Giving Compass' Take:

· Kristian Lum, the lead statistician at Human Rights Data Analysis Group, is vigorously studying the algorithms behind machine learning within the criminal justice system, including the controversial predictive policing and sentencing programs.

· There have been many accusations that programmed AI can be biased. Without a clear consensus of what fairness means, what can be done to ensure that the programming of AI can be unbiased and inclusive?

· Learn more about artificial intelligence and three potential impacts it may have in the future.

As the lead statistician at the nonprofit Human Rights Data Analysis Group, Kristian Lum, 33, is trying to make sure the algorithms increasingly controlling our lives are as fair as possible. She’s especially focused on the controversial use of predictive policing and sentencing programs in the criminal justice system. When it comes to bias, Lum isn’t concerned only with algorithms. In a widely read December blog post, she described harassment she’d experienced at academic conferences when she was a doctoral student at Duke University and an assistant research professor at Virginia Tech. No longer in academia, she uses statistics to examine pressing human-rights problems.

What’s the relationship between statistics and AI and machine learning?

AI seems to be a sort of catchall for predictive modeling and computer modeling. There was this great tweet that said something like, “It’s AI when you’re trying to raise money, ML when you’re trying to hire developers, and statistics when you’re actually doing it.” I thought that was pretty accurate.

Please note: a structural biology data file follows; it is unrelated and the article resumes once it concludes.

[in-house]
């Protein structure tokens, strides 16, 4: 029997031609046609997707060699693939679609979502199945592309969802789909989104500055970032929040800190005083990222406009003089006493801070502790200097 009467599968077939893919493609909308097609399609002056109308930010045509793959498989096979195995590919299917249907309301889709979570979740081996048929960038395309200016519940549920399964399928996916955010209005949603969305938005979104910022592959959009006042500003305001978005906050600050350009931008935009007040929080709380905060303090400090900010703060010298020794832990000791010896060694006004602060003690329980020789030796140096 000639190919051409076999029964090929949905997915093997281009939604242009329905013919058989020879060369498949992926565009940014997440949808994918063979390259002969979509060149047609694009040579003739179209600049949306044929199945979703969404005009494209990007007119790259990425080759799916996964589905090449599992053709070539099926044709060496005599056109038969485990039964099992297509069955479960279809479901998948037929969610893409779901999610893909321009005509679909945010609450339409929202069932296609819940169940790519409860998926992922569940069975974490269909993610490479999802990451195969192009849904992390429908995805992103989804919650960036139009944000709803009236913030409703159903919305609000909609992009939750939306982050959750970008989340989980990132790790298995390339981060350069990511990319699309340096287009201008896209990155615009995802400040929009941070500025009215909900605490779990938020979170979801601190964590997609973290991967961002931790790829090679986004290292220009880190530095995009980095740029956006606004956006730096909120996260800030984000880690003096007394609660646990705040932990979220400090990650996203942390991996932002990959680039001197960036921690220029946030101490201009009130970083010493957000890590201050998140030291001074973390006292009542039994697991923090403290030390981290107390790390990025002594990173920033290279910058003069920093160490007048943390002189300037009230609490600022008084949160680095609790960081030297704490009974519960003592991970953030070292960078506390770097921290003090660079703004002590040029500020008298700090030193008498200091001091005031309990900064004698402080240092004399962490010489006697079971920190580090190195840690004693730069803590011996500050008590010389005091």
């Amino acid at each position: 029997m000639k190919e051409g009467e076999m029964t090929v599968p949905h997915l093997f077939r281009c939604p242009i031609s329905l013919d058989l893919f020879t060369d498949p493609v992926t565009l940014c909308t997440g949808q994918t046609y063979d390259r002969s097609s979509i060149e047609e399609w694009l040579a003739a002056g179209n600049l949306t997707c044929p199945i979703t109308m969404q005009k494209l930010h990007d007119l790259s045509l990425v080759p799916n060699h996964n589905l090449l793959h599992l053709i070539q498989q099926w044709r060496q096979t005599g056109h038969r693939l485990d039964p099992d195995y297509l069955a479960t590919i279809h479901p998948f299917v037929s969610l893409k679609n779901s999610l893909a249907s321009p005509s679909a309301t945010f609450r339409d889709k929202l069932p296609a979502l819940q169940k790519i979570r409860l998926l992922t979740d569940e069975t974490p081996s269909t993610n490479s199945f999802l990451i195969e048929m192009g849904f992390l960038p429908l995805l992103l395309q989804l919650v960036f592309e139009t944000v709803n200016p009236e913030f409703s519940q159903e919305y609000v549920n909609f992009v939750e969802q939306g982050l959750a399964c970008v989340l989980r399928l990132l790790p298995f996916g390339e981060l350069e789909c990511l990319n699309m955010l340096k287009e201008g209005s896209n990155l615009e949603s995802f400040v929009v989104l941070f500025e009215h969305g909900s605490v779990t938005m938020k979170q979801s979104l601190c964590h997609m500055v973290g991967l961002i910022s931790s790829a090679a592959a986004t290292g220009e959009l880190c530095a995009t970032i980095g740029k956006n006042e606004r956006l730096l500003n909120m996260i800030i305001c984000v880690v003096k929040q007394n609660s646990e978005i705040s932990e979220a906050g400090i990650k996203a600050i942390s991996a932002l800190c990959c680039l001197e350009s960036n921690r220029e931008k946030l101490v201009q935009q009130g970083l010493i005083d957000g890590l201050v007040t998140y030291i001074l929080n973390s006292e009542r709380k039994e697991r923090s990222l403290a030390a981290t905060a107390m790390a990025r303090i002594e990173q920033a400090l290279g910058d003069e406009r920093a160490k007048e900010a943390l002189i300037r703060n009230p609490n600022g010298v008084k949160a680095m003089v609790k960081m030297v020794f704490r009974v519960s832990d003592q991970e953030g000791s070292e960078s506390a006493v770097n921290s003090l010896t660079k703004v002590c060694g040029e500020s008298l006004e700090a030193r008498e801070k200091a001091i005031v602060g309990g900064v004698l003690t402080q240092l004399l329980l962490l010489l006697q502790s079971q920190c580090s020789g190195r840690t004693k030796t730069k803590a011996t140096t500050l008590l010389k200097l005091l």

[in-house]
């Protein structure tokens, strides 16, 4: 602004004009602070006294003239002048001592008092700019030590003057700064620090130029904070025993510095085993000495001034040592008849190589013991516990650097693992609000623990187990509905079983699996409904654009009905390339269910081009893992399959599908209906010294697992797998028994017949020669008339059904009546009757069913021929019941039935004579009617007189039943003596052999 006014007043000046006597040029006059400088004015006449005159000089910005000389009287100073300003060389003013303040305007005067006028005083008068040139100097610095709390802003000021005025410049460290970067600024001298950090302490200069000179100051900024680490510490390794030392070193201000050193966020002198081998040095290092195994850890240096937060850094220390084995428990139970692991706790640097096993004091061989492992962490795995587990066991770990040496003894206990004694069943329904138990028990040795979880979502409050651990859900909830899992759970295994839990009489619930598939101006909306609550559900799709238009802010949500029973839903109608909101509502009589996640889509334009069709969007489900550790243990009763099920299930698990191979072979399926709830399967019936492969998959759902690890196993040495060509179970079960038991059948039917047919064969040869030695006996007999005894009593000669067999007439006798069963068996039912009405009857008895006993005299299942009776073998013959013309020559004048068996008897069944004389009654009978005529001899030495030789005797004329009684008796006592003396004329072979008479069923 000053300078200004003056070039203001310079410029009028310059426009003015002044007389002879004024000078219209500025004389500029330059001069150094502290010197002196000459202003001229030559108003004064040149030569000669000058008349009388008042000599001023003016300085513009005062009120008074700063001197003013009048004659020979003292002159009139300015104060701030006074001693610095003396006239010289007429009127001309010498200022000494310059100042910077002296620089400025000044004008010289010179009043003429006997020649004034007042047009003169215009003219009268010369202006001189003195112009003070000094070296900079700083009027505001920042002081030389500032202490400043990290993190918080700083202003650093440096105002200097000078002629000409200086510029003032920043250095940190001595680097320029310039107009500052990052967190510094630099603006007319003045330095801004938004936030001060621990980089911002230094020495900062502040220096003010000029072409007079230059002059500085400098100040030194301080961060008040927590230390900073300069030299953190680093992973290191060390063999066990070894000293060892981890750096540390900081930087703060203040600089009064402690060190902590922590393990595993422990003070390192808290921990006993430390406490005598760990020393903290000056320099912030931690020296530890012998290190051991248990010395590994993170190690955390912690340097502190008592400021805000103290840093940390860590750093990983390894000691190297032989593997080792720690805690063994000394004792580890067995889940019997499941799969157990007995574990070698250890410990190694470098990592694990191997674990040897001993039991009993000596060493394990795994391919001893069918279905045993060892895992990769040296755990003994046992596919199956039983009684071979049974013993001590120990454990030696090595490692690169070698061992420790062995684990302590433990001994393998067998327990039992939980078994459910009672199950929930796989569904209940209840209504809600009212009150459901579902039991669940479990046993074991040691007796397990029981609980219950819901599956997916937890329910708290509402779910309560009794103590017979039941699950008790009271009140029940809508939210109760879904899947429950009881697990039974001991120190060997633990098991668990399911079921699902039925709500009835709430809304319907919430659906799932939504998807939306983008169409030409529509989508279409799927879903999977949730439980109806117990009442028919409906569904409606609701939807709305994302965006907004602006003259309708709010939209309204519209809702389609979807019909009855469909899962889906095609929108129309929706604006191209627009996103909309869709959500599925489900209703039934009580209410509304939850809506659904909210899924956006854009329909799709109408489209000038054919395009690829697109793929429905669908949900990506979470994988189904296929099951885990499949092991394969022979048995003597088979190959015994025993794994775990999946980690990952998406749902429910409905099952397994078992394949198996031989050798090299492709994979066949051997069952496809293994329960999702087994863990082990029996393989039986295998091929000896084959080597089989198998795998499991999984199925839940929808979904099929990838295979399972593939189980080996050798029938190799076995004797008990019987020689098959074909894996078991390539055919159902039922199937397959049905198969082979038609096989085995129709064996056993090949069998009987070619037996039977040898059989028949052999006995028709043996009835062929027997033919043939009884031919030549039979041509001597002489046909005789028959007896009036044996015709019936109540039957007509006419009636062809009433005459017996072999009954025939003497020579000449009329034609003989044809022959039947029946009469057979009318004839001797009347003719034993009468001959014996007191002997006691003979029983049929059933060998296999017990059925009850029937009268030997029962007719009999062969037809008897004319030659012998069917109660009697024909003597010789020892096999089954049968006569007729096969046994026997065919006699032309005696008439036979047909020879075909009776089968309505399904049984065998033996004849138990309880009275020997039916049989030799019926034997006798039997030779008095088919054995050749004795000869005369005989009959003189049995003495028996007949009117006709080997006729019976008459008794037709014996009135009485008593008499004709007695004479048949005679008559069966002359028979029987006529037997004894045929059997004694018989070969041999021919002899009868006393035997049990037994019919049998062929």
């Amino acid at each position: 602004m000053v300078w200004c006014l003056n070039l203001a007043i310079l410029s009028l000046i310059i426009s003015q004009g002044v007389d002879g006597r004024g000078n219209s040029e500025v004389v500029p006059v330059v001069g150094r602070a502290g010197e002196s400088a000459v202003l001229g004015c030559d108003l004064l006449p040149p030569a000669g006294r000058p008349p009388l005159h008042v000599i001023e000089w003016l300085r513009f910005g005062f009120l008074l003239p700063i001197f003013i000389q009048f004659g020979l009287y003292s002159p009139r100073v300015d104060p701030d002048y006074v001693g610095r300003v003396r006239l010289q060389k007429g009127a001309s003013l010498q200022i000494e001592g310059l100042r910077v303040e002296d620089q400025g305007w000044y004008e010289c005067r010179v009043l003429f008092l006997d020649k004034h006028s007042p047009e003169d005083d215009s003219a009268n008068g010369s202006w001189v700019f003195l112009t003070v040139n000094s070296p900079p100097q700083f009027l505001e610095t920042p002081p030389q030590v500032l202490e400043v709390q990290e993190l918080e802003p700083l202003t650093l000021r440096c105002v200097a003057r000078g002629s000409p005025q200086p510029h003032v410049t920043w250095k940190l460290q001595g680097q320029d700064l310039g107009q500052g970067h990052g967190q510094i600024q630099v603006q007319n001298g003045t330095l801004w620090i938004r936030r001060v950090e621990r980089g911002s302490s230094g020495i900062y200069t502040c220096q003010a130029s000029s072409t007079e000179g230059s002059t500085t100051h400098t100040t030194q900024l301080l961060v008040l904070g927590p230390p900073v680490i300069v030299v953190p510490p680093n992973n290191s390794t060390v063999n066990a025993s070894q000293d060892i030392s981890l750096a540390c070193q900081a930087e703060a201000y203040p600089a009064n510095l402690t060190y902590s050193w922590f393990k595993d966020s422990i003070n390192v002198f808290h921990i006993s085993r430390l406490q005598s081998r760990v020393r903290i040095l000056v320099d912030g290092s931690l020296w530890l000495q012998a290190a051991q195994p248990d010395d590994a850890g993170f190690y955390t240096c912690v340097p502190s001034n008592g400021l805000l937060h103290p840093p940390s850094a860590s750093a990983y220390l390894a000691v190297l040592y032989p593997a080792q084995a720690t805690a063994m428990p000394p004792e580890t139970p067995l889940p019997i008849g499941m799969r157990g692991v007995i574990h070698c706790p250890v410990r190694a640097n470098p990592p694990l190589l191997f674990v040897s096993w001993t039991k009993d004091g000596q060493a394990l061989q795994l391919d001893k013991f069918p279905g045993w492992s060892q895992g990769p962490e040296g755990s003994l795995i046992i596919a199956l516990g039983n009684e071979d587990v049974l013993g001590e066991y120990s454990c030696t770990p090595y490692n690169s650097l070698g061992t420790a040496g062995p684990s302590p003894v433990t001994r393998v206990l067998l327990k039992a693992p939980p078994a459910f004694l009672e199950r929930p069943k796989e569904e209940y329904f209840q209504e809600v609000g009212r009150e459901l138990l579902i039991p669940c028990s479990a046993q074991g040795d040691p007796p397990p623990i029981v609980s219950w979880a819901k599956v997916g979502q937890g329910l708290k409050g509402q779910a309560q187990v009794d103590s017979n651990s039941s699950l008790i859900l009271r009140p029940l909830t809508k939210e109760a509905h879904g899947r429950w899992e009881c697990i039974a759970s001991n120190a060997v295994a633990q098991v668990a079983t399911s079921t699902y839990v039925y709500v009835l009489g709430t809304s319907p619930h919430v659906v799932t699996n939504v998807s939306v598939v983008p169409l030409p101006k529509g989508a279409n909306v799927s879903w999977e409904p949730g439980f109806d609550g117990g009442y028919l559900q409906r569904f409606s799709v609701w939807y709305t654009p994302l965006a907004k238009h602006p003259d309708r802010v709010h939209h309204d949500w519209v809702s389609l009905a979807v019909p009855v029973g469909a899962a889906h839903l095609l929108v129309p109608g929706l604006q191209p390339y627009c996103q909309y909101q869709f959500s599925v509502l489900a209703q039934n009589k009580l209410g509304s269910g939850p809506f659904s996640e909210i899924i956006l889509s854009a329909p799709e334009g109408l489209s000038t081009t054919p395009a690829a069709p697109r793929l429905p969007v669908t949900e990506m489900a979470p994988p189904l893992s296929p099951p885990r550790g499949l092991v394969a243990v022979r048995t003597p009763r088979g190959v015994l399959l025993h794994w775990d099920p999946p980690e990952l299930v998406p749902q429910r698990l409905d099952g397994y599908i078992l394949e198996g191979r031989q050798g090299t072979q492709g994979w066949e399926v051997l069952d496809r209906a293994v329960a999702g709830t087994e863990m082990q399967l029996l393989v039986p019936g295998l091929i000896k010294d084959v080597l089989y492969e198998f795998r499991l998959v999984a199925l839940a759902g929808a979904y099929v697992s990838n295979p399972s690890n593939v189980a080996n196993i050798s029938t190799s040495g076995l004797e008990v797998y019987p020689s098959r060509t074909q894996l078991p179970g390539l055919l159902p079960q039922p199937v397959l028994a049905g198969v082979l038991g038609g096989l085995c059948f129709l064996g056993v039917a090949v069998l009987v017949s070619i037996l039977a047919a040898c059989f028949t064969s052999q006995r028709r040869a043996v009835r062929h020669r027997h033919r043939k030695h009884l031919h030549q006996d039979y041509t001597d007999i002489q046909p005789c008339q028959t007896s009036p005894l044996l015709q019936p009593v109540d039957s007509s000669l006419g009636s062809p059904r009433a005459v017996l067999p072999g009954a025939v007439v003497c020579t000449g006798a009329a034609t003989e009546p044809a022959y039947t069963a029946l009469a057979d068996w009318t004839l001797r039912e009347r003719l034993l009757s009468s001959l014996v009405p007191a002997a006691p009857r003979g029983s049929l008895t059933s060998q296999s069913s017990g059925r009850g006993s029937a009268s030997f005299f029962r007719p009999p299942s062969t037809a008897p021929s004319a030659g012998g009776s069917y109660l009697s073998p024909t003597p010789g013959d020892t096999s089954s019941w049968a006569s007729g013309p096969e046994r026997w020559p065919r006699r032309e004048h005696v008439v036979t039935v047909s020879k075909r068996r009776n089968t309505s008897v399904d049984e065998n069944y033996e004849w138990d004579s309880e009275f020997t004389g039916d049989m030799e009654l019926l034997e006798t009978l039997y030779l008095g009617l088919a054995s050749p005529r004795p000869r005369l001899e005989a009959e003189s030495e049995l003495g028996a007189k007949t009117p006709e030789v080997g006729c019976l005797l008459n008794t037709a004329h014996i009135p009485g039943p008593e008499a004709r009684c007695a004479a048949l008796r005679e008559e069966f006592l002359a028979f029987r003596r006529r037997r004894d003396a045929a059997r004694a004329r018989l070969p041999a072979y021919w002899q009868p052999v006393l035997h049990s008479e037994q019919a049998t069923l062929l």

The move toward using AI, or quantitative methods, in criminal justice is at least in part a response to a growing acknowledgment that there’s racial bias in policing. A selling point for a lot of people is that they think a computer can’t be racist, that an algorithm can’t be racist. I wanted to challenge the idea that just because it’s a computer making the predictions, that it would solve those problems.

Is that a tough sell, the idea that a computer can be biased?

I feel like I can’t open Twitter without seeing another article about the racist AI. What’s hard about this is there isn’t universal agreement about what fairness means. People disagree about what fairness looks like. That’s true in general, and also true when you try to write down a mathematical equation and say, “This is the definition of fairness.”

Read the full article about the algorithms behind artificial intelligence by Ellen Huet at